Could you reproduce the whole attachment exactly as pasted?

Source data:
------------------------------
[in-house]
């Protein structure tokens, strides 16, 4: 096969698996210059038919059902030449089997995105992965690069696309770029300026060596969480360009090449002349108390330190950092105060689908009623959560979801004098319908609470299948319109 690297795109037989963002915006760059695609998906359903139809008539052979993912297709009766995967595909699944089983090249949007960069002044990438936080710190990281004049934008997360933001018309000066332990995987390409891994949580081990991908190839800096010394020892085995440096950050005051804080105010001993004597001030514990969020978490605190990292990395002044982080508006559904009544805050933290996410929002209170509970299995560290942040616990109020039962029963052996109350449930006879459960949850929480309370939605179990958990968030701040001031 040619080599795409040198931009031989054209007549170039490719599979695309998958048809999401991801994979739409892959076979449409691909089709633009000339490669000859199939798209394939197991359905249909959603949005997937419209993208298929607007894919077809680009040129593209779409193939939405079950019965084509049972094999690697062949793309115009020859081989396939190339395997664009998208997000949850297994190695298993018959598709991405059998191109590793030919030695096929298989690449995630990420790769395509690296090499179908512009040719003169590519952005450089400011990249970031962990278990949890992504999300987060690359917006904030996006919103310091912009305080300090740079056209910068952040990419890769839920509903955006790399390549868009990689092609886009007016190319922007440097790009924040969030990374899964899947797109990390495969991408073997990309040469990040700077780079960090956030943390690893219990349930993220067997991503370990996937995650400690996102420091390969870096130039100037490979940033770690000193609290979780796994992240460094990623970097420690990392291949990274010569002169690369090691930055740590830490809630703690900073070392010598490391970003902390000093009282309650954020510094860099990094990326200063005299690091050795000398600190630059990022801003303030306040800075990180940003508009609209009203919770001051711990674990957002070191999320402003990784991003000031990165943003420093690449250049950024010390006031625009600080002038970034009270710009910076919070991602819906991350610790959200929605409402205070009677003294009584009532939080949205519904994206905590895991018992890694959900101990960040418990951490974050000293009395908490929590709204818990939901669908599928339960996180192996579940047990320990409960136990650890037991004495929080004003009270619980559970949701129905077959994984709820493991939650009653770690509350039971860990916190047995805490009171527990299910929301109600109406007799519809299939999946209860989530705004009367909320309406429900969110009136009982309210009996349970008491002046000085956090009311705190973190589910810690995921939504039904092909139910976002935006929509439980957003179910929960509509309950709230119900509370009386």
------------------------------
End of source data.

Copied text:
[in-house]
């Protein structure tokens, strides 16, 4: 096969698996210059038919059902030449089997995105992965690069696309770029300026060596969480360009090449002349108390330190950092105060689908009623959560979801004098319908609470299948319109 690297795109037989963002915006760059695609998906359903139809008539052979993912297709009766995967595909699944089983090249949007960069002044990438936080710190990281004049934008997360933001018309000066332990995987390409891994949580081990991908190839800096010394020892085995440096950050005051804080105010001993004597001030514990969020978490605190990292990395002044982080508006559904009544805050933290996410929002209170509970299995560290942040616990109020039962029963052996109350449930006879459960949850929480309370939605179990958990968030701040001031 040619080599795409040198931009031989054209007549170039490719599979695309998958048809999401991801994979739409892959076979449409691909089709633009000339490669000859199939798209394939197991359905249909959603949005997937419209993208298929607007894919077809680009040129593209779409193939939405079950019965084509049972094999690697062949793309115009020859081989396939190339395997664009998208997000949850297994190695298993018959598709991405059998191109590793030919030695096929298989690449995630990420790769395509690296090499179908512009040719003169590519952005450089400011990249970031962990278990949890992504999300987060690359917006904030996006919103310091912009305080300090740079056209910068952040990419890769839920509903955006790399390549868009990689092609886009007016190319922007440097790009924040969030990374899964899947797109990390495969991408073997990309040469990040700077780079960090956030943390690893219990349930993220067997991503370990996937995650400690996102420091390969870096130039100037490979940033770690000193609290979780796994992240460094990623970097420690990392291949990274010569002169690369090691930055740590830490809630703690900073070392010598490391970003902390000093009282309650954020510094860099990094990326200063005299690091050795000398600190630059990022801003303030306040800075990180940003508009609209009203919770001051711990674990957002070191999320402003990784991003000031990165943003420093690449250049950024010390006031625009600080002038970034009270710009910076919070991602819906991350610790959200929605409402205070009677003294009584009532939080949205519904994206905590895991018992890694959900101990960040418990951490974050000293009395908490929590709204818990939901669908599928339960996180192996579940047990320990409960136990650890037991004495929080004003009270619980559970949701129905077959994984709820493991939650009653770690509350039971860990916190047995805490009171527990299910929301109600109406007799519809299939999946209860989530705004009367909320309406429900969110009136009982309210009996349970008491002046000085956090009311705190973190589910810690995921939504039904092909139910976002935006929509439980957003179910929960509509309950709230119900509370009386």